If you're eligible to contribute to an HSA for the entire year, you can contribute up to the annual statutory limit for the type of HDHP coverage you have (self-only or family). If you're age 55 or older, you can make an additional "catch-up" contribution of up to $1,000. If you are not eligible for the entire year, you can still contribute the maximum contribution amount if you remain HSA-eligible throughout a 13-month "testing period." If you do not remain HSA-eligible during the testing period, then the annual limit is prorated to the number of months that you are eligible.
HSA Contribution Limits*
If both you and your spouse have family coverage and are HSA-eligible, one annual family contribution limit applies to both of you and may be split between your HSAs in any way you choose. For example, for 2021, you could contribute $3,600 to your HSA and your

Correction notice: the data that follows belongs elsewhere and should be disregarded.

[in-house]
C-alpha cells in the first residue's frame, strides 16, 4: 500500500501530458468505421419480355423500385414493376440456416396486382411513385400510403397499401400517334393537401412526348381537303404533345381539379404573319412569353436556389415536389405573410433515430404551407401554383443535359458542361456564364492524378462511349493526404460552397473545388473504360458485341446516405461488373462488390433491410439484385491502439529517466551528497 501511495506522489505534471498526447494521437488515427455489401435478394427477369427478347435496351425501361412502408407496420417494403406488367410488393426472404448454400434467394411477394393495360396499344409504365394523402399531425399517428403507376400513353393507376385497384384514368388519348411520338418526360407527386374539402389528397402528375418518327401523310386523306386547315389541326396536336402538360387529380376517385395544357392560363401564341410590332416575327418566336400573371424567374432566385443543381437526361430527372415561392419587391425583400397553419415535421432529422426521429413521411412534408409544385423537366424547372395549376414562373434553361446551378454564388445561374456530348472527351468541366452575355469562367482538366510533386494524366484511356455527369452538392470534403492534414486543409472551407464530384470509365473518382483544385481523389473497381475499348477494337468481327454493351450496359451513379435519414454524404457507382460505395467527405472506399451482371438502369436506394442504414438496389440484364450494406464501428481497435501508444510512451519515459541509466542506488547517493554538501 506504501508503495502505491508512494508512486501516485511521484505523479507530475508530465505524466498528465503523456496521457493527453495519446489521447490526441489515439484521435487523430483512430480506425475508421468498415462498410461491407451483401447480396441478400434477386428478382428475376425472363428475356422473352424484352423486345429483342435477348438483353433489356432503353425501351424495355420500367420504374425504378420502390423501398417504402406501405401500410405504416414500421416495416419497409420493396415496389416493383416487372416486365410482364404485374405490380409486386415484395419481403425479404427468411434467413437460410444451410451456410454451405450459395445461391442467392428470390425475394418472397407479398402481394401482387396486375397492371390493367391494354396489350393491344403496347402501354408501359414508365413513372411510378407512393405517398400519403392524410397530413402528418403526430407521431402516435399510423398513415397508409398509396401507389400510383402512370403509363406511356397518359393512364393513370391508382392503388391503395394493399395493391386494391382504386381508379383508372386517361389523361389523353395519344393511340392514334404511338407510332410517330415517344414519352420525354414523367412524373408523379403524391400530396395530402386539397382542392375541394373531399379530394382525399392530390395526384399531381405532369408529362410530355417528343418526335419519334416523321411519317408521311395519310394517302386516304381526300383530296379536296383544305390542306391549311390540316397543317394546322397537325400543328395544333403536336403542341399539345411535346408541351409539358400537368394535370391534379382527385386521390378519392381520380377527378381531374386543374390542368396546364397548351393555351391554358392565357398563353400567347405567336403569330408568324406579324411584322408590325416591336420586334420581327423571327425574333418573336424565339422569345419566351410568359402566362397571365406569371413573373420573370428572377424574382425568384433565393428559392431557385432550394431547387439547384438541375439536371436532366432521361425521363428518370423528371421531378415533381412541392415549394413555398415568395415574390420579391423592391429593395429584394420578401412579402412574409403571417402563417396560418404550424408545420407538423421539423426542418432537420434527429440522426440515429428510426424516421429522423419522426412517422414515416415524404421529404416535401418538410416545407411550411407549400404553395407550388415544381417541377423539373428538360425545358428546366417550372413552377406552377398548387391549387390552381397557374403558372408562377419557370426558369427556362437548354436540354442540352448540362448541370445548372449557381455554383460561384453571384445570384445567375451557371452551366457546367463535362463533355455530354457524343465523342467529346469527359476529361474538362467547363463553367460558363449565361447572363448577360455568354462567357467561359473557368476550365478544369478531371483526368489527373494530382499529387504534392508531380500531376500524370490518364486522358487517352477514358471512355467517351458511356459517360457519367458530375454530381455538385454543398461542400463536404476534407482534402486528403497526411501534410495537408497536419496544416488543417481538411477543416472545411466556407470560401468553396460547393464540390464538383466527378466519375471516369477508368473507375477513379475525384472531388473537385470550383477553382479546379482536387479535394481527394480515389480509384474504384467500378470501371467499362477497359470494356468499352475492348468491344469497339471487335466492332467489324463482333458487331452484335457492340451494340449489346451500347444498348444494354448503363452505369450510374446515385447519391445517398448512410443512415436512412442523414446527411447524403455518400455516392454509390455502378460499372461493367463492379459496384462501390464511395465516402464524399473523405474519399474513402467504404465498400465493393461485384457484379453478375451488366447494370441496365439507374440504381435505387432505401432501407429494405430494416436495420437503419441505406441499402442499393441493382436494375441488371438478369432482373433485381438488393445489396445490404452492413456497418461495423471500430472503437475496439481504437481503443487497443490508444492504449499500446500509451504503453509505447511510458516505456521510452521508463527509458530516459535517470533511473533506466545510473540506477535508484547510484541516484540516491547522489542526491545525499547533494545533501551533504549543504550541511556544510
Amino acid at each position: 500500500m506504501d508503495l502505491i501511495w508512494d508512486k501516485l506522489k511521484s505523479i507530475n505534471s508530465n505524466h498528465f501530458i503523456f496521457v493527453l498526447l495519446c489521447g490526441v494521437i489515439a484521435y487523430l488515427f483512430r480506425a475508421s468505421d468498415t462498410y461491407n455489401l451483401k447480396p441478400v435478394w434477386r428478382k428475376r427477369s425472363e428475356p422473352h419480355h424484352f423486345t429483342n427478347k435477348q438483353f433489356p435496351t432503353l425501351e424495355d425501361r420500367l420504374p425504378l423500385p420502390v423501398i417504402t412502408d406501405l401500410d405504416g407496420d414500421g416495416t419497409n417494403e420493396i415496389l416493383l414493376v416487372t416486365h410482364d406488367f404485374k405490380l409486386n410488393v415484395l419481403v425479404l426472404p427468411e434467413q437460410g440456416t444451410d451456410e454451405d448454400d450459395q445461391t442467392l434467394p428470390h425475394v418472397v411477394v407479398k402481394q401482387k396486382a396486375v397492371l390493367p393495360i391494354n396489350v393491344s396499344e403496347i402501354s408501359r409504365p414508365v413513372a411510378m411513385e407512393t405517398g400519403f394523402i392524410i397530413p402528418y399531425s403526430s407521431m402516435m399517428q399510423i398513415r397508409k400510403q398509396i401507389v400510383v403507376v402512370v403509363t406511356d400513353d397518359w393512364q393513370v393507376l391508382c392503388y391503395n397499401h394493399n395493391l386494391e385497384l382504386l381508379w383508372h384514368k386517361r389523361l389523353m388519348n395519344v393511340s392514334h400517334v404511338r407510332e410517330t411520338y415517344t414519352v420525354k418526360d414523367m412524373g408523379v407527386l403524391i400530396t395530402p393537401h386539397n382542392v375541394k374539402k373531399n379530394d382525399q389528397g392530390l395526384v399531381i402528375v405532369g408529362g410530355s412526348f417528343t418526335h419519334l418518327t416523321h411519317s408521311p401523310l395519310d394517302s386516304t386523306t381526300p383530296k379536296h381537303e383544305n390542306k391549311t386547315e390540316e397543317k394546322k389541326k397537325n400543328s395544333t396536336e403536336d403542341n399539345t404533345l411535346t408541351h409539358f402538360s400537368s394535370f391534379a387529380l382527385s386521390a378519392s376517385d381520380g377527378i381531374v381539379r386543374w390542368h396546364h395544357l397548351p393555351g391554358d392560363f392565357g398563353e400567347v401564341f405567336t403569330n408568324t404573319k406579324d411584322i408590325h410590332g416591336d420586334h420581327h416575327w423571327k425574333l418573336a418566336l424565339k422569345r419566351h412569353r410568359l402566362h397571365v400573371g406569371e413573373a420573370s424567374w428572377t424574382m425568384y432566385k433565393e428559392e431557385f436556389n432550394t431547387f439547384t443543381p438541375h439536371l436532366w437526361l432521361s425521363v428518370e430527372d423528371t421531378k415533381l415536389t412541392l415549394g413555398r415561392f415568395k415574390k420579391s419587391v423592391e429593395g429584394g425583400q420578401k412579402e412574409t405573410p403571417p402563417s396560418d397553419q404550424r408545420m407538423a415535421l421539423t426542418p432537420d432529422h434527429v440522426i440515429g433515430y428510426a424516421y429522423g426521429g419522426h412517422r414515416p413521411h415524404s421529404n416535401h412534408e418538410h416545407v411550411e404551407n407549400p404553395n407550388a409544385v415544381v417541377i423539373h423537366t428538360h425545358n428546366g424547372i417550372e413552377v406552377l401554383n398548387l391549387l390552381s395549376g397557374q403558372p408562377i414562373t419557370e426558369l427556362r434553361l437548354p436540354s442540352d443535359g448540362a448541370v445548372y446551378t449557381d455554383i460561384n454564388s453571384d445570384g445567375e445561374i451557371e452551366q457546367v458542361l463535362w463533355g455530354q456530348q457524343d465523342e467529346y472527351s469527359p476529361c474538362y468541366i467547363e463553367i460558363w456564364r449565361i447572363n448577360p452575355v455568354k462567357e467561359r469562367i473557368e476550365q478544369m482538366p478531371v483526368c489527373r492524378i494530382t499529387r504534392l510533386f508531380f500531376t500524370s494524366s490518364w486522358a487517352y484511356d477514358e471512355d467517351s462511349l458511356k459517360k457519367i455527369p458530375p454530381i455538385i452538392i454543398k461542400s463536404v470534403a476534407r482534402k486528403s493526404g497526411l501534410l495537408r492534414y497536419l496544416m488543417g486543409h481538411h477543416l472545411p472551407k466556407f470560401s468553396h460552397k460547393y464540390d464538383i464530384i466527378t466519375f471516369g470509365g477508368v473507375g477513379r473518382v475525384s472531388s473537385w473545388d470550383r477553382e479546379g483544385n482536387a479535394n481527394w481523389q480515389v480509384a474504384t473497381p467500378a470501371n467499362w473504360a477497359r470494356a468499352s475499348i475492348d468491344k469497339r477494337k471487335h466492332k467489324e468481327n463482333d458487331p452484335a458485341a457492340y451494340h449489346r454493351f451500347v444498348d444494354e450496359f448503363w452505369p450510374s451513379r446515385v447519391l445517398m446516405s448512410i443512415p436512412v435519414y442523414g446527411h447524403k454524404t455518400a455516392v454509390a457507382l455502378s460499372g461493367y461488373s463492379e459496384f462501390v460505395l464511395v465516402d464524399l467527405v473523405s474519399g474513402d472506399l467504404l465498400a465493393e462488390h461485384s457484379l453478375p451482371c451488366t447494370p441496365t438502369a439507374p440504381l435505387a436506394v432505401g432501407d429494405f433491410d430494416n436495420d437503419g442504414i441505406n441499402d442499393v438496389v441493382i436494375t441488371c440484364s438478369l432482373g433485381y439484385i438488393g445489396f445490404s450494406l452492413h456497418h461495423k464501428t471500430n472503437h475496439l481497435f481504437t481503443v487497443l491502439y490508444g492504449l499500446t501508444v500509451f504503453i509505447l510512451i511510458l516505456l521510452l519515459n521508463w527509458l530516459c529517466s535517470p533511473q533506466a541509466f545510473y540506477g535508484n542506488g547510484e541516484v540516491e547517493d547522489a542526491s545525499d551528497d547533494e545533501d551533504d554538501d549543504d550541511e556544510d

spouse could contribute $3,600 to his HSA, for a total of $7,200, the 2021 family contribution limit. Note that if both you and your spouse are each eligible for a catch-up contribution, the catch-up amounts cannot be combined into one HSA.
Contributions can be made in any amount throughout the year until your tax return due date (generally April 15) for that year, not to exceed your annual limit. Any contributions made on your behalf by your employer or anyone else are included in your one annual limit.
As long as you cannot be claimed as a dependent on another person's tax return, you can deduct your own–yourself and your spouse–HSA contributions (not those made by your employer).
*Subject to annual cost-of-living adjustments.
Health Savings Accounts Brochure, 2020. Ascensus, LLC. 651.pdf (5/2020)